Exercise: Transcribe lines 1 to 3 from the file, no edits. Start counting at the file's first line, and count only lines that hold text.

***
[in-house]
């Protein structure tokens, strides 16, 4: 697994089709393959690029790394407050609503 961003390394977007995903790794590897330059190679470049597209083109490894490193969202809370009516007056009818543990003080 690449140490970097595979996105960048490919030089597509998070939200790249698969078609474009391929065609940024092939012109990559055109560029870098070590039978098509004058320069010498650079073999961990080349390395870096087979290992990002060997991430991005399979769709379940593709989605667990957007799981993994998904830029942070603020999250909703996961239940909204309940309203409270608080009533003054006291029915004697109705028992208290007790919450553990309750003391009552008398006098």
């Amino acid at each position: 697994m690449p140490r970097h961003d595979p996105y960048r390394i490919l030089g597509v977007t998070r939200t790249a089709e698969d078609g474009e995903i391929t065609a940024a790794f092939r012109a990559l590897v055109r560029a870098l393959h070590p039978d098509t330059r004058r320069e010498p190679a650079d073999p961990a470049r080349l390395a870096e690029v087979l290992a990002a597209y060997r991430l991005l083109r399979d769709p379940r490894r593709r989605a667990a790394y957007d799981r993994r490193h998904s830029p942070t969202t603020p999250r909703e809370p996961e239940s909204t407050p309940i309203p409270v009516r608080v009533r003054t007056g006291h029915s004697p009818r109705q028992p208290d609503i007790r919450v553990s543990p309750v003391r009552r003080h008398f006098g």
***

[in-house]
């Protein structure tokens, strides 16, 4: 697994089709393959690029790394407050609503 961003390394977007995903790794590897330059190679470049597209083109490894490193969202809370009516007056009818543990003080 690449140490970097595979996105960048490919030089597509998070939200790249698969078609474009391929065609940024092939012109990559055109560029870098070590039978098509004058320069010498650079073999961990080349390395870096087979290992990002060997991430991005399979769709379940593709989605667990957007799981993994998904830029942070603020999250909703996961239940909204309940309203409270608080009533003054006291029915004697109705028992208290007790919450553990309750003391009552008398006098």
């Amino acid at each position: 697994m690449p140490r970097h961003d595979p996105y960048r390394i490919l030089g597509v977007t998070r939200t790249a089709e698969d078609g474009e995903i391929t065609a940024a790794f092939r012109a990559l590897v055109r560029a870098l393959h070590p039978d098509t330059r004058r320069e010498p190679a650079d073999p961990a470049r080349l390395a870096e690029v087979l290992a990002a597209y060997r991430l991005l083109r399979d769709p379940r490894r593709r989605a667990a790394y957007d799981r993994r490193h998904s830029p942070t969202t603020p999250r909703e809370p996961e239940s909204t407050p309940i309203p409270v009516r608080v009533r003054t007056g006291h029915s004697p009818r109705q028992p208290d609503i007790r919450v553990s543990p309750v003391r009552r003080h008398f006098g």